Kerala State Education Minister Prof C Ravindranath, on Wednesday, notified the legislative assembly of figures to show how the present generation is leaving the religion or caste columns empty during admission in school or college.
As per a report by Mirror Now, Prof Ravindranath spoke about how the number of students enrolling in schools and colleges in Kerala leaving their religion or caste column blank is multiplying every academic year.
The number count is huge. As many as 1,24,144 students who secured admission to classes 1 to 12 in schools during the 2017-18 academic year in Kerala have left the caste and religion columns empty.
“In the latest academic year at least 124, 144 students between class and 1 and 12 stated they had no religion or caste. Every year their numbers are growing,” said the education minister while appreciating the positive change in the minds of India’s young.
Meanwhile, education department officials confess that they had no contribution towards bringing this massive change since there is nothing that they can do if the parents of a child say that they follow no religion.
However, all students who have secured admission to Vocational Higher Secondary Education (VHSE) courses in Kerala during 2017-18 have filled the caste and religion columns.
Meet MA Sneha from Tamil Nadu- the first Indian to get ‘No Caste-No religion’ certificate
After reading MA Sneha’s story, you’ll be surprised. She does not belong to any caste or religion. Hailing from the Tehsildar of Tirupattur in Vellore district, Tamil Nadu, the 35-year-old lawyer, Sneha became the first woman in India to get an official ‘no caste no religion’ certificate.
Sneha’s story is now going viral on social media. “You have actuated a long-dormant desire among Indians. Let’s discard what never belonged to us. Let us cast away caste. From this point, a better tomorrow will be more accessible,” tweeted the legendary actor-turned-politician Kamal Hasan praising her decision.
“I was brought up to think this way. My parents did not mention any caste or religion in my birth and school certificates. They refer to me as an Indian and we were brought up with these values. My sister Jennifer, Mumtaz and I were given names from different religious denominations.
We don’t belong to any religion or caste. I married Mr. Parthiba Raja, who is a revolutionary in his thoughts and beliefs, and we had a marriage devoid of any traditional religious ceremonies or any markers notifying caste,” says MA Sneha told The Better India.
The couple named their three daughters, in the same manner, Sneha and her sisters had been.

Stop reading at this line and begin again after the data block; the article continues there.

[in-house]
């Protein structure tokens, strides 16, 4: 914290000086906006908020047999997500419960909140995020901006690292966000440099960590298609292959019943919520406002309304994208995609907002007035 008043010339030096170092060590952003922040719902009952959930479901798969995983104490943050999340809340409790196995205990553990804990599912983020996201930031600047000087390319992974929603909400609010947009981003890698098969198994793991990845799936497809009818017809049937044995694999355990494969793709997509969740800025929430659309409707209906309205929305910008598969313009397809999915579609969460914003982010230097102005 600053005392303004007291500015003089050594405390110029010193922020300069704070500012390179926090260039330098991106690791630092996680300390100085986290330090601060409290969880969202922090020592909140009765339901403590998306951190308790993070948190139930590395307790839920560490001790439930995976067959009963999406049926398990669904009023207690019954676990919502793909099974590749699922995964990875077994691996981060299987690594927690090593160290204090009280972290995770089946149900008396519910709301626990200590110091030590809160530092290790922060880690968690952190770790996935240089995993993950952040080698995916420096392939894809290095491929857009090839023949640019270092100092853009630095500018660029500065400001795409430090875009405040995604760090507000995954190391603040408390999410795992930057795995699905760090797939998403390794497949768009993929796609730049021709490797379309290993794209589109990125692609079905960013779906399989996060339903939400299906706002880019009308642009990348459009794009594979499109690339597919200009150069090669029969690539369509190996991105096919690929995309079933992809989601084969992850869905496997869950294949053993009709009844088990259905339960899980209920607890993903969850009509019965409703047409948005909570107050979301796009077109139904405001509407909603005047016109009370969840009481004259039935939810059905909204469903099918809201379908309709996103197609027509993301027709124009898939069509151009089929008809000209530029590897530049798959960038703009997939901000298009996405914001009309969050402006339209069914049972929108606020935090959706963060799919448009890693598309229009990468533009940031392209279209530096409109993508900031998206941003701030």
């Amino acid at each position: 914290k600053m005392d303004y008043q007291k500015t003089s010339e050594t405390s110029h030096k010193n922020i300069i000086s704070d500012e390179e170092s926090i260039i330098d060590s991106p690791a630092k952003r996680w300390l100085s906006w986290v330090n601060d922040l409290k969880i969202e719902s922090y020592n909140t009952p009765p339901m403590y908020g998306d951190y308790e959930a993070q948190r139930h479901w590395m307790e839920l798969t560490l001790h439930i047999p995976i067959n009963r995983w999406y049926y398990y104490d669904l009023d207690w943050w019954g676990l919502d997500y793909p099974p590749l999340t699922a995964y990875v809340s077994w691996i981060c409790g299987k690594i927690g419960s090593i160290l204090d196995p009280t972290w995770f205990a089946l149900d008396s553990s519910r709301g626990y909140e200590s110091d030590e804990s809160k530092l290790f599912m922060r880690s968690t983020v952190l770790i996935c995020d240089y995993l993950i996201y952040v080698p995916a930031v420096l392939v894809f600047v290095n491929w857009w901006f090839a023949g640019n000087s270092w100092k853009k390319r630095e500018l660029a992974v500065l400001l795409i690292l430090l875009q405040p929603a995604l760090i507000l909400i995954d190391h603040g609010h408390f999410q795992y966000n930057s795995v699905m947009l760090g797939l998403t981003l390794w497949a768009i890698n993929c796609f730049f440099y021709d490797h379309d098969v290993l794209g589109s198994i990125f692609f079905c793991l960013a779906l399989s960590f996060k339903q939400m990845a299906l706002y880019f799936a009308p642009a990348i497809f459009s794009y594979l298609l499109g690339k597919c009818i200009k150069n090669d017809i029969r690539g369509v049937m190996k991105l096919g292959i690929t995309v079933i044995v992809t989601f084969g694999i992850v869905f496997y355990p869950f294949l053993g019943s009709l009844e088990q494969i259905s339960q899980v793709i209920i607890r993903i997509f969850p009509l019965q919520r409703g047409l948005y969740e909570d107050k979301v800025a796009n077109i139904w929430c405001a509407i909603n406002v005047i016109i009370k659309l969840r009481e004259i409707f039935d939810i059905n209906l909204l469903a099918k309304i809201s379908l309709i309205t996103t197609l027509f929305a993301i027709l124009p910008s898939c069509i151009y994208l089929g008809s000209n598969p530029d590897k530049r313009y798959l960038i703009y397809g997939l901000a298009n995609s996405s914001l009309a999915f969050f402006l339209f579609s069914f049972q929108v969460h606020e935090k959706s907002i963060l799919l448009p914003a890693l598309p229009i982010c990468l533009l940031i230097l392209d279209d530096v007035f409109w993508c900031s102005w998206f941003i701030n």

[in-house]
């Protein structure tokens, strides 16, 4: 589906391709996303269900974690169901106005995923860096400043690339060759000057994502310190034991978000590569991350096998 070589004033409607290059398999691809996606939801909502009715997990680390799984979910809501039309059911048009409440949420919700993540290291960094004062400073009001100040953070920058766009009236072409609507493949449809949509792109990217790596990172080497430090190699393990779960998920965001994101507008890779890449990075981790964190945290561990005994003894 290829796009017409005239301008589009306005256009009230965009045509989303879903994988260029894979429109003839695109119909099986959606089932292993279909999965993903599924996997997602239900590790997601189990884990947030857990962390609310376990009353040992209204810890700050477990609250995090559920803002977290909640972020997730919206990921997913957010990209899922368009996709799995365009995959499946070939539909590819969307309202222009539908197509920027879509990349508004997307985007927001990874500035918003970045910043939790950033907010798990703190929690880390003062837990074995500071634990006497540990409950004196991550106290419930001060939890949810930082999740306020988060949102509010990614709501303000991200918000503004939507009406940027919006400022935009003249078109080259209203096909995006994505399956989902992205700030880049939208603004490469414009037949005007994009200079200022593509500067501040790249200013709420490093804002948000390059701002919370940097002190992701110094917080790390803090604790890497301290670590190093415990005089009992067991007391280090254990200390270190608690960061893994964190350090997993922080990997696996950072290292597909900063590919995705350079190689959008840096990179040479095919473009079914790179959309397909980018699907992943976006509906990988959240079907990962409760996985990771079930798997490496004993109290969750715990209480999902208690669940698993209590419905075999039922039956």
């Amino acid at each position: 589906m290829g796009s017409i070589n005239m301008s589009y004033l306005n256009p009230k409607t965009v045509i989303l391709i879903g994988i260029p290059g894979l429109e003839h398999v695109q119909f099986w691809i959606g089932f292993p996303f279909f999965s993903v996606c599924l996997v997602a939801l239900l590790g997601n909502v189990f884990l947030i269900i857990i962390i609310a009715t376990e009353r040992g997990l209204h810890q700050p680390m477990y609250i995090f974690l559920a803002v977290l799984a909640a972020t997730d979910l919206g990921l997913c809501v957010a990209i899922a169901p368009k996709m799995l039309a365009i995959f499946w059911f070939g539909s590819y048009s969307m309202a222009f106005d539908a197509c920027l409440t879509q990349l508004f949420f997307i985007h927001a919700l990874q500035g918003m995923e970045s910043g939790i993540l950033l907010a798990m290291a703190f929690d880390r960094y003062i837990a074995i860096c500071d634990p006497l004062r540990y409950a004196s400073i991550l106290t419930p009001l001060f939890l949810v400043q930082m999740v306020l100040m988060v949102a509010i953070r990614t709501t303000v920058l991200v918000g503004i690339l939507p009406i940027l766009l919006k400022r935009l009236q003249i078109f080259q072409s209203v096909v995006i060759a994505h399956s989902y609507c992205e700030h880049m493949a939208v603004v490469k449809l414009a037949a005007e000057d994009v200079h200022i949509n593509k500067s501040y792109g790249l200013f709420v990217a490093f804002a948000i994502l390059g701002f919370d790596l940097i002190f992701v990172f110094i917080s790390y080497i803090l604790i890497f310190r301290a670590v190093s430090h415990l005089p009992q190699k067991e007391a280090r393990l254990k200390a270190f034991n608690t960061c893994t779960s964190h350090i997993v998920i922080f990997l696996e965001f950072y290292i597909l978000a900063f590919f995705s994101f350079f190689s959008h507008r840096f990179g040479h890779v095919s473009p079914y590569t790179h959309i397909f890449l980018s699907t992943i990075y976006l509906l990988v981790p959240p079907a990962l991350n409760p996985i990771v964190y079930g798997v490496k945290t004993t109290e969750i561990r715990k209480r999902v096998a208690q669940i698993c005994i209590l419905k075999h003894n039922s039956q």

Following the footsteps of Sneha’s parents, the couple left the ‘caste’ and ‘religion’ columns empty in the school application forms of their daughters.
“So, this is my lifestyle from the beginning. If this is how we live, then why shouldn’t we get a ‘no caste, no religion’ certificate in place of a community certificate,” Sneha tells TBI.
For a fact, community certificate certifies that a person belongs to a specific minority community like Scheduled Caste (SC), Scheduled Tribe (ST), and other Backward Classes (BC). Community certificate which is issued by the State Governments is also known as caste certificate.
“It took me nine years to acquire this ‘no caste, no religion’ certificate. I was writing letters to the Tehsildar, requesting a no-community certificate in the beginning and they were rejected with barely a look. After multiple attempts, I applied by employing a procedure they use for a community certificate in 2017.
They had to answer the letter as it was numbered. They initially said there was no precedent for it, besides raising points like, ‘what is the use of this certificate’ and ‘we cannot agree to give you one without any particular reason’,” informs Sneha.
“By this certificate, I wasn’t going to steal or take away any benefits from anyone else. It is my identity and an acknowledgement of my life,” she says.
Removing religion and caste were great values passed on from Sneha’s parents. Even as her father was brought up in a family of Marxists, her mother was from a traditional family. When Sneha’s mother was in school, she showed interest in reading the works of BR Ambedkar, Karl Marx, Periyar. Her parents were classmates at Law College in Chennai.
“They fell in love and got married. They dedicated their lives to fighting casteism, communalism and supporting the cause of the suppressed communities. That’s the reason why they named their daughters with the names we have and promoted progressive thinking at home,” Sneha said.
After acquiring the certificate, she gives her husband K. Parthiba Raja who is a Tamil professor, a lot of credit. “My husband was so encouraging and supportive. We have taken an oath to sacrifice our family’s wishes for social causes. He has always been my backbone,” she says.
When asked everyone can get this certificate, she adds: “My records have always reflected no caste or religion. Those who have not had a caste or community mentioned in their certificates can follow the procedure I have. T
Those with a community certificate identifying them with a particular caste or religion must find a different way through the judicial system. Officials like the Sub Collector and Tehsildar don’t have the authority to revoke the certificates they have already given out. They must seek out the judicial system,” she explains.
“Through the writ, I seek a judicial or government order which will hopefully layout a procedure whereby people who are willing to get a ‘no caste, no religion’ certificate can acquire one. Not everyone can get this certificate. The authorities who I applied to used their discretionary powers. Not every Tehsildar and Sub Collector will encourage this sort of application,” she says.
(With inputs from The Better India)